Advisory is the only class at the high school which every student participates in. In response to feedback from advisers, mentors and students, history teacher and Advisory Curriculum Coordinator Jennifer Martin decided that it was time to change major parts of advisory.
According to Martin, she and a team of teachers spent part of the summer working on revising parts of advisory. The changes they made included installing a wellness program.
“We’ve trained about a dozen teachers and they are coming into junior advisories,” Martin said. “They’ll do six T-blocks in a row of mindfulness, so learning how to destress and become less anxious before tests, and it’s going to be really cool that that’s going to be now part of advisory.”
According to Martin, the program will be unveiled for the juniors this year, and will roll out into every grade as the years progress.
Spanish teacher and Mindfulness Program co-creator Elizabeth Gorman helped write the grant that brought the Mindfulness Program into being. Gorman believes many students and teachers create unhealthy stress which negatively affects their lives.
“As a teacher you are empowered to replicate this intense culture that is out there in society that says do more and achieve more, or you can create the culture of educating ourselves and students in a proactive way to be able to understand stress and the impact it has on us,” Gorman said.
According to Gorman, the constant stress many students feel led her and others to create the Mindfulness Program. One of the main goals of the program is to empower students to use the techniques they learn to help alleviate stress.
“One of the goals of the curriculum is to educate students about stress and that’s nice, except that everyone sees themselves as chronically stressed and then they’re stuck,” Gorman said. “So there are actually all these tools to teach yourself to not only identify stress, but to recover from it.”
Junior Mentor Jake Sternlicht believes that having a strong wellness program is important at the high school.
“I’ve always thought of wellness as being important, because of many of the things that I have seen at the high school,” Sternlicht said, “So, I think the changes are positive.”
Another major change that will begin this year, according to Martin, is the new way advisories deal with community service requirements.
“We’re no longer doing the one hour community service requirement and that’s going to get replaced with something that is going to happen next year, not this year, because we need some time to do it. It’s going to be morphed into no longer being, ‘You need to do this amount of community service,’ but rather that the advisories will find a community service club in the building to sponsor and help raise awareness around those issues as a group,” Martin said. “So it’s not like you go out and do something for someone else, but more of we as a group do something together to help out a club, and hopefully it will encourage kids to join community service clubs.”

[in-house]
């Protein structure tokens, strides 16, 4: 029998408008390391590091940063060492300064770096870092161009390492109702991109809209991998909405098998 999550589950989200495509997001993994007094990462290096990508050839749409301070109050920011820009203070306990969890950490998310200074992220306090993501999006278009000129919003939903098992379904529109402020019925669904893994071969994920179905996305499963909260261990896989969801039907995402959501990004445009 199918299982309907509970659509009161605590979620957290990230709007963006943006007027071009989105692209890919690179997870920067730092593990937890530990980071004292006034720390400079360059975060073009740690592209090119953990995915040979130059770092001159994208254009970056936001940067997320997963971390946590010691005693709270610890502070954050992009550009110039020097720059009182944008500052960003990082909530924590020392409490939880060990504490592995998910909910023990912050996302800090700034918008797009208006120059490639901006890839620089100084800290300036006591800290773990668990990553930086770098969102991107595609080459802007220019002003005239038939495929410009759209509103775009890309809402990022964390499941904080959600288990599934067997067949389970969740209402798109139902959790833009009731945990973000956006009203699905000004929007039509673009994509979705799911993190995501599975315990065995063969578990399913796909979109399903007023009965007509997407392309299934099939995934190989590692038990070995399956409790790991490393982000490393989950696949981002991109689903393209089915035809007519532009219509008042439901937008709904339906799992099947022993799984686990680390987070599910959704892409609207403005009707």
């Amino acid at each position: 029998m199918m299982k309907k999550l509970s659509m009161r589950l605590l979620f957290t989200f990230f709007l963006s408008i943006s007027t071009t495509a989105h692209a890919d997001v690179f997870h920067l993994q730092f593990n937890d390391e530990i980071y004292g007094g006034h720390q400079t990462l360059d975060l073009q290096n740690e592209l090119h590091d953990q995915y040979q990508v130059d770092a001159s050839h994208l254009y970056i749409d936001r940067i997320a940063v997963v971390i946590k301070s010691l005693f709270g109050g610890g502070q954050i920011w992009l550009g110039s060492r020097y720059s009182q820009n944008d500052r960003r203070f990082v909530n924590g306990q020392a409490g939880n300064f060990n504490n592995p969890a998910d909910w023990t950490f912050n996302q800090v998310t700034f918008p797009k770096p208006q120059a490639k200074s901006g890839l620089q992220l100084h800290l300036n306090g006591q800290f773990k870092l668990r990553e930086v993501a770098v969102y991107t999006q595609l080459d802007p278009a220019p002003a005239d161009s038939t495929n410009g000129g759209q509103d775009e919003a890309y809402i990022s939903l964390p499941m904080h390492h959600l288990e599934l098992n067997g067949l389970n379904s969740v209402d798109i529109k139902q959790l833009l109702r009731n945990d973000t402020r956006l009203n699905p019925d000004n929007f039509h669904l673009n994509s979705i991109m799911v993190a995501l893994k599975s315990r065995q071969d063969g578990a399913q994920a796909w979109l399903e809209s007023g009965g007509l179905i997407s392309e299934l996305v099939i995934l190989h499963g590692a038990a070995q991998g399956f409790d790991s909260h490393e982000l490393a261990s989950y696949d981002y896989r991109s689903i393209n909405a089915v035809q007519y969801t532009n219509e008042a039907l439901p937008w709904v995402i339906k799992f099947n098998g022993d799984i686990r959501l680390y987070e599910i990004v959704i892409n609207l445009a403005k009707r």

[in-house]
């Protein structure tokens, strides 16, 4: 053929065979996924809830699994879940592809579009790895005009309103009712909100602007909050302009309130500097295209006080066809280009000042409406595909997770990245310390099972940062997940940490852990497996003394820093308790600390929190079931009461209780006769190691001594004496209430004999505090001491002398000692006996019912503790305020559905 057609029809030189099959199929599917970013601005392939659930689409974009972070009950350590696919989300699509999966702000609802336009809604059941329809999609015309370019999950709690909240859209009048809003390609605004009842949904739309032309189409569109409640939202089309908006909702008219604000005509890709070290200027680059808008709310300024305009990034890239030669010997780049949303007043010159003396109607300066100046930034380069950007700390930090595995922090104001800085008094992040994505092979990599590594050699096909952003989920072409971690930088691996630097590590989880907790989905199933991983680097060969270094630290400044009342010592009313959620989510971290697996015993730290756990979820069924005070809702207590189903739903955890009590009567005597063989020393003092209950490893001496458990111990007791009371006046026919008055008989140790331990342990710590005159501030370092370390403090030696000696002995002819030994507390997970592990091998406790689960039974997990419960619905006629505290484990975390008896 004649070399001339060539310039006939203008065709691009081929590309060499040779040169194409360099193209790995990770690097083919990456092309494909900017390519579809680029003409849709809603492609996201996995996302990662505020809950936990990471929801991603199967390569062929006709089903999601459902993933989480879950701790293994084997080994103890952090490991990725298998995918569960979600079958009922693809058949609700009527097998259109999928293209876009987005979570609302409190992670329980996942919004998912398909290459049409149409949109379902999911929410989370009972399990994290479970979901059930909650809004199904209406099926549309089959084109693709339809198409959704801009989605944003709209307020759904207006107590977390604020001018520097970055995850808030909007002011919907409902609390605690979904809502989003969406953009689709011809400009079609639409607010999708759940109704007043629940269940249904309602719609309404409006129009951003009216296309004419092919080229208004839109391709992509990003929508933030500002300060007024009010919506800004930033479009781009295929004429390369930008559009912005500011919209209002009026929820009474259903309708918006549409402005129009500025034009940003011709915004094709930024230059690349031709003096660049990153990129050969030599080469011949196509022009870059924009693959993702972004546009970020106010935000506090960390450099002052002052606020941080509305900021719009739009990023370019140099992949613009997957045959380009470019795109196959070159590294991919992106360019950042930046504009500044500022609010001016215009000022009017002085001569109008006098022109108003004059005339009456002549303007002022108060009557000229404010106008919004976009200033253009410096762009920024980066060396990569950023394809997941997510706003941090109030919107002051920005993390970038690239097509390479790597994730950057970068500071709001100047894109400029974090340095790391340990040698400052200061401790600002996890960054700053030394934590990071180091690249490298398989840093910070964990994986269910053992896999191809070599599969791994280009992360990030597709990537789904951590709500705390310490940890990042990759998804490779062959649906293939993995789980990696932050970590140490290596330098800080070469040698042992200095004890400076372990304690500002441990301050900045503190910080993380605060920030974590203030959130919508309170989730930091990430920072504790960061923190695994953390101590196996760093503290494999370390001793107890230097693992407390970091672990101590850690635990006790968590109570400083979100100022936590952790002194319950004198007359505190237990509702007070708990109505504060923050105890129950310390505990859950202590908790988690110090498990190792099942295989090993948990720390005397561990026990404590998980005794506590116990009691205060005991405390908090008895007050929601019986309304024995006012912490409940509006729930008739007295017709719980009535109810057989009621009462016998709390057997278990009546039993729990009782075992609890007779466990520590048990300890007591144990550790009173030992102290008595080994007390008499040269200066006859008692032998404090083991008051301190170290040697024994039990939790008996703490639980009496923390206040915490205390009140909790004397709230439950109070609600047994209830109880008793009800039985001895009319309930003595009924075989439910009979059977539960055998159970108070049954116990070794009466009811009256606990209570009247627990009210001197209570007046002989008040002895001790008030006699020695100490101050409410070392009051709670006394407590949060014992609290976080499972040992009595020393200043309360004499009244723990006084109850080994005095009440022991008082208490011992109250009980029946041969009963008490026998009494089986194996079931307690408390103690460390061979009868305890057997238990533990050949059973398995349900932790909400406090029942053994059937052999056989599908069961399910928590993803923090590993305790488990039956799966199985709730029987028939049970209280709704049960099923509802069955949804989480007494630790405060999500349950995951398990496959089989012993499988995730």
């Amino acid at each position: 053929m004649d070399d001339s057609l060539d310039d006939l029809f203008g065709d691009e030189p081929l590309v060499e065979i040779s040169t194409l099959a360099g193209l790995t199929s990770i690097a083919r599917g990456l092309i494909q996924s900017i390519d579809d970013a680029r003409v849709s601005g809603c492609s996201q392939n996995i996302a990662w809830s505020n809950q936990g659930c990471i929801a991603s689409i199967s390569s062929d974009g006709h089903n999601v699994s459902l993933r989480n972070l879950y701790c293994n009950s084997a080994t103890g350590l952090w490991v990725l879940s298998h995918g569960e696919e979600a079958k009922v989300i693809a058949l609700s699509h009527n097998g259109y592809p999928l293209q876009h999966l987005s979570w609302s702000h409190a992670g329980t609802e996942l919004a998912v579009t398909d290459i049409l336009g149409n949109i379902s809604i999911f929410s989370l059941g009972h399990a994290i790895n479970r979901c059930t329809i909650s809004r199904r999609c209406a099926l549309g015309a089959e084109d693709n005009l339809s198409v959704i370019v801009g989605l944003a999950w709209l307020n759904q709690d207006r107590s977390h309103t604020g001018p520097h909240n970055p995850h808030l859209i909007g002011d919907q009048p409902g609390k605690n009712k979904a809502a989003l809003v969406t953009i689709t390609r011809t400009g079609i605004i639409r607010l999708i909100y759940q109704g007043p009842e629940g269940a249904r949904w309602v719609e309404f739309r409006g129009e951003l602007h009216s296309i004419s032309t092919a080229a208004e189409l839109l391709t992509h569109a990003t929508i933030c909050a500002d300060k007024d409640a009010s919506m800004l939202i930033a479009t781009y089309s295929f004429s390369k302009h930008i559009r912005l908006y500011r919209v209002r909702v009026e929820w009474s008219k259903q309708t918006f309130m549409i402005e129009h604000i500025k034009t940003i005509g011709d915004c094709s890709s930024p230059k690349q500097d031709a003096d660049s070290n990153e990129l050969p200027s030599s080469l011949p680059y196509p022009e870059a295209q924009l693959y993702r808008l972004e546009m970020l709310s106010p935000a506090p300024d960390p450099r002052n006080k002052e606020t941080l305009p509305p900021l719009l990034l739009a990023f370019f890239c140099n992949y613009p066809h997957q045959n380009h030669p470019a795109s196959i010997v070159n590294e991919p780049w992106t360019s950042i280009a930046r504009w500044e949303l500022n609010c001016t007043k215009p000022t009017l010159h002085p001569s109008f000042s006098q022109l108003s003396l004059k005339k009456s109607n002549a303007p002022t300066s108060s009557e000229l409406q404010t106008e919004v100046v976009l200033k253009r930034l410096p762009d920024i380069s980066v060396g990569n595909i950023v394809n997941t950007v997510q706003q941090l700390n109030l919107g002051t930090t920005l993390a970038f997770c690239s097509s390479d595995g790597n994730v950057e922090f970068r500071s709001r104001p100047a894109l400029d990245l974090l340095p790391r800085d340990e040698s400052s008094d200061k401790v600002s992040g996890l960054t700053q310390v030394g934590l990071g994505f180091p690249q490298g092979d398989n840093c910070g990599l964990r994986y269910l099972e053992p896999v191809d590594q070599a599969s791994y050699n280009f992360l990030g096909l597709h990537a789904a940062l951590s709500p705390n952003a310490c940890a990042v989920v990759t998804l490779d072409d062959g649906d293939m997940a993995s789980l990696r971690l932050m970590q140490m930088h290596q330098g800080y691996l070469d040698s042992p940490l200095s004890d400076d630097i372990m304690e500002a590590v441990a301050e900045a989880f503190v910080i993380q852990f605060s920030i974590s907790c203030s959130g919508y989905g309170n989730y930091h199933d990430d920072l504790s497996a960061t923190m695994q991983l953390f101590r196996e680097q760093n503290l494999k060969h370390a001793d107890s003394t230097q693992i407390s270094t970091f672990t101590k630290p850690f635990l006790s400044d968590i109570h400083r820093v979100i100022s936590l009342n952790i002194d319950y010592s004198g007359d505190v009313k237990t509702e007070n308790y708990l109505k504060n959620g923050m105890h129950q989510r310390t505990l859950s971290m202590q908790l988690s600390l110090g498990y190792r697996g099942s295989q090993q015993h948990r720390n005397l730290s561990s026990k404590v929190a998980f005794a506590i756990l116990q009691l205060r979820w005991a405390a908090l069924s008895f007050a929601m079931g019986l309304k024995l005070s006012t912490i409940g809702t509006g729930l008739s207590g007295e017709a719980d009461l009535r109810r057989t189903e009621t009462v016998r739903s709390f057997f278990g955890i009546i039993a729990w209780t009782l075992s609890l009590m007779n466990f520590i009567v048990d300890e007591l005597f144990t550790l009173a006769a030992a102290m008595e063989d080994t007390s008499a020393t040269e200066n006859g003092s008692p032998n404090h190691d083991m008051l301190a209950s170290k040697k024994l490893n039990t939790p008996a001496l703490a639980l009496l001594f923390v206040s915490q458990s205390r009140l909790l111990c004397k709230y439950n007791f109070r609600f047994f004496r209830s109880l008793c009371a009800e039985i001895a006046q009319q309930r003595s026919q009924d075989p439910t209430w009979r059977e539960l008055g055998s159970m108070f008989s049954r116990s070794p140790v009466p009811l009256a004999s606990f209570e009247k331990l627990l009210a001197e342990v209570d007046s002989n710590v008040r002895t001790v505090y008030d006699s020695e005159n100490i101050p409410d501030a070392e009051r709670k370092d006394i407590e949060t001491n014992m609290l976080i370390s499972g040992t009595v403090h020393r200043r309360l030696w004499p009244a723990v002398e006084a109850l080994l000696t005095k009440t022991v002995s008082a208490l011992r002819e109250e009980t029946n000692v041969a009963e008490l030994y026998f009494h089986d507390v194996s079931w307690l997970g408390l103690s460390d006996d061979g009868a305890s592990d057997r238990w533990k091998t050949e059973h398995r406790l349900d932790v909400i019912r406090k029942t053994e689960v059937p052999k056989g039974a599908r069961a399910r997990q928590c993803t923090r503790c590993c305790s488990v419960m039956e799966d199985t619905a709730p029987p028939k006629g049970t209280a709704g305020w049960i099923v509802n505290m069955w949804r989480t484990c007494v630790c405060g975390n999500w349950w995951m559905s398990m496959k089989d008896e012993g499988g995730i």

The Ithaka Cup, which is an annual competition for freshmen and sophomore advisories to gain points through events and determine the winning advisory in a grade, will also undergo major changes this year, according to Martin.
“For freshmen, instead of having four tournament events, we want to do something where every freshmen comes, and it’s awesome because you see your friends from other advisories,” Martin said. “Whereas when we used to do it, you’d end up with just two advisories in a room and it’s kind of cramped. It’s not as fun as everybody together in the gym. So as of right now there will be two events for the freshmen, one each semester.”
According to Martin, the process for changing the advisory curriculum began nearly two years ago. She already had a significant amount of data compiled, and worked to get more so she could understand how to best improve the program.
“When you run something for seven years, you hear people say when they don’t like a lesson, so I have this document where I keep notes on all those things,” Martin said. “I surveyed the Junior and Senior Mentors all last year to see which lessons needed go and which ones were still good for the the 9th and 10th grade, and then I used the adviser’s opinions about what was going on in the upperclassmen advisories to figure out what we should do.”
Sternlicht thinks that the changes in the advisory curriculum will be beneficial to the program as a whole. He said that many of the topics covered in the old advisory program were also taught in middle school, and therefore became monotonous.
“I am happy about the changes because it was always hard to get kids integrated and interested in what we’re talking about because it was often repetitive and very boring because we had already done all that stuff before,” Sternlicht said. “The freshmen have seemed relatively interested in what is going on so far.”